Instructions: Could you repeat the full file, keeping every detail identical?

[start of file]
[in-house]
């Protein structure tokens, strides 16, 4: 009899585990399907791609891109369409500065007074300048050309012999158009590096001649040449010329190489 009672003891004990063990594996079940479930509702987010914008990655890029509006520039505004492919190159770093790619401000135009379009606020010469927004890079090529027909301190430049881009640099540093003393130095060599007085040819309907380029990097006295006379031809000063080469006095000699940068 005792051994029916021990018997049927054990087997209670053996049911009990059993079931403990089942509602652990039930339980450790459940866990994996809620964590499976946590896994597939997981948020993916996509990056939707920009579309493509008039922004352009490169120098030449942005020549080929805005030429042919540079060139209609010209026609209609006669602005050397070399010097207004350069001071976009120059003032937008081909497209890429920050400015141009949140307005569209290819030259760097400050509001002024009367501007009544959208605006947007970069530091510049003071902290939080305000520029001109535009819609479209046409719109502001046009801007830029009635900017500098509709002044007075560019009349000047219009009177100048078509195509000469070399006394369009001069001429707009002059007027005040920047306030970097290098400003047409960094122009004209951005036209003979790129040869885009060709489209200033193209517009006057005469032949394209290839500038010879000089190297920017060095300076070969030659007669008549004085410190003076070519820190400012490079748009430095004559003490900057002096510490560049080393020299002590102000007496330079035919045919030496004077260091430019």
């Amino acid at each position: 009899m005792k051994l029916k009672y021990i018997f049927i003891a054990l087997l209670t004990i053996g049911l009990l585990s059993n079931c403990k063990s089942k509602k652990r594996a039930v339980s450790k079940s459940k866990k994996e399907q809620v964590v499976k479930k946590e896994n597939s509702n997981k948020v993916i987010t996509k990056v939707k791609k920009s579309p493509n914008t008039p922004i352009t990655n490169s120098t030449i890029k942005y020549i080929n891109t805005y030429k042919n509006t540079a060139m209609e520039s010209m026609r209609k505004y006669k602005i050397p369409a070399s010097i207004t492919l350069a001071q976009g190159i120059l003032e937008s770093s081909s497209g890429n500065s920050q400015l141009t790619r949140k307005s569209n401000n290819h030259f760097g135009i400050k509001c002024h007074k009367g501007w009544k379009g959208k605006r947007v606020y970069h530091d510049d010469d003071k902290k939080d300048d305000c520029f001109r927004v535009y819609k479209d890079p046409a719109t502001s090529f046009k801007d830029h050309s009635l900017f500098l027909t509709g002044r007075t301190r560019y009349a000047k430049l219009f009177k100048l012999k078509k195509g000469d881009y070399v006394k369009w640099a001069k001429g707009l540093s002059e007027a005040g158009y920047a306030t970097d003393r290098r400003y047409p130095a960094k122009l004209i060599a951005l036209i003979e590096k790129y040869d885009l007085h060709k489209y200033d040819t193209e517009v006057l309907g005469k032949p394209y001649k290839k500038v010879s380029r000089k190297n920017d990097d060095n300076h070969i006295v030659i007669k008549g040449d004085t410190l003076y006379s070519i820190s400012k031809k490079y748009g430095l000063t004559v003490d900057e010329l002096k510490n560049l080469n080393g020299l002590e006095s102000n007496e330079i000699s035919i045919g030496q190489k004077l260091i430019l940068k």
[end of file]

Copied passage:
[in-house]
């Protein structure tokens, strides 16, 4: 009899585990399907791609891109369409500065007074300048050309012999158009590096001649040449010329190489 009672003891004990063990594996079940479930509702987010914008990655890029509006520039505004492919190159770093790619401000135009379009606020010469927004890079090529027909301190430049881009640099540093003393130095060599007085040819309907380029990097006295006379031809000063080469006095000699940068 005792051994029916021990018997049927054990087997209670053996049911009990059993079931403990089942509602652990039930339980450790459940866990994996809620964590499976946590896994597939997981948020993916996509990056939707920009579309493509008039922004352009490169120098030449942005020549080929805005030429042919540079060139209609010209026609209609006669602005050397070399010097207004350069001071976009120059003032937008081909497209890429920050400015141009949140307005569209290819030259760097400050509001002024009367501007009544959208605006947007970069530091510049003071902290939080305000520029001109535009819609479209046409719109502001046009801007830029009635900017500098509709002044007075560019009349000047219009009177100048078509195509000469070399006394369009001069001429707009002059007027005040920047306030970097290098400003047409960094122009004209951005036209003979790129040869885009060709489209200033193209517009006057005469032949394209290839500038010879000089190297920017060095300076070969030659007669008549004085410190003076070519820190400012490079748009430095004559003490900057002096510490560049080393020299002590102000007496330079035919045919030496004077260091430019």
């Amino acid at each position: 009899m005792k051994l029916k009672y021990i018997f049927i003891a054990l087997l209670t004990i053996g049911l009990l585990s059993n079931c403990k063990s089942k509602k652990r594996a039930v339980s450790k079940s459940k866990k994996e399907q809620v964590v499976k479930k946590e896994n597939s509702n997981k948020v993916i987010t996509k990056v939707k791609k920009s579309p493509n914008t008039p922004i352009t990655n490169s120098t030449i890029k942005y020549i080929n891109t805005y030429k042919n509006t540079a060139m209609e520039s010209m026609r209609k505004y006669k602005i050397p369409a070399s010097i207004t492919l350069a001071q976009g190159i120059l003032e937008s770093s081909s497209g890429n500065s920050q400015l141009t790619r949140k307005s569209n401000n290819h030259f760097g135009i400050k509001c002024h007074k009367g501007w009544k379009g959208k605006r947007v606020y970069h530091d510049d010469d003071k902290k939080d300048d305000c520029f001109r927004v535009y819609k479209d890079p046409a719109t502001s090529f046009k801007d830029h050309s009635l900017f500098l027909t509709g002044r007075t301190r560019y009349a000047k430049l219009f009177k100048l012999k078509k195509g000469d881009y070399v006394k369009w640099a001069k001429g707009l540093s002059e007027a005040g158009y920047a306030t970097d003393r290098r400003y047409p130095a960094k122009l004209i060599a951005l036209i003979e590096k790129y040869d885009l007085h060709k489209y200033d040819t193209e517009v006057l309907g005469k032949p394209y001649k290839k500038v010879s380029r000089k190297n920017d990097d060095n300076h070969i006295v030659i007669k008549g040449d004085t410190l003076y006379s070519i820190s400012k031809k490079y748009g430095l000063t004559v003490d900057e010329l002096k510490n560049l080469n080393g020299l002590e006095s102000n007496e330079i000699s035919i045919g030496q190489k004077l260091i430019l940068k």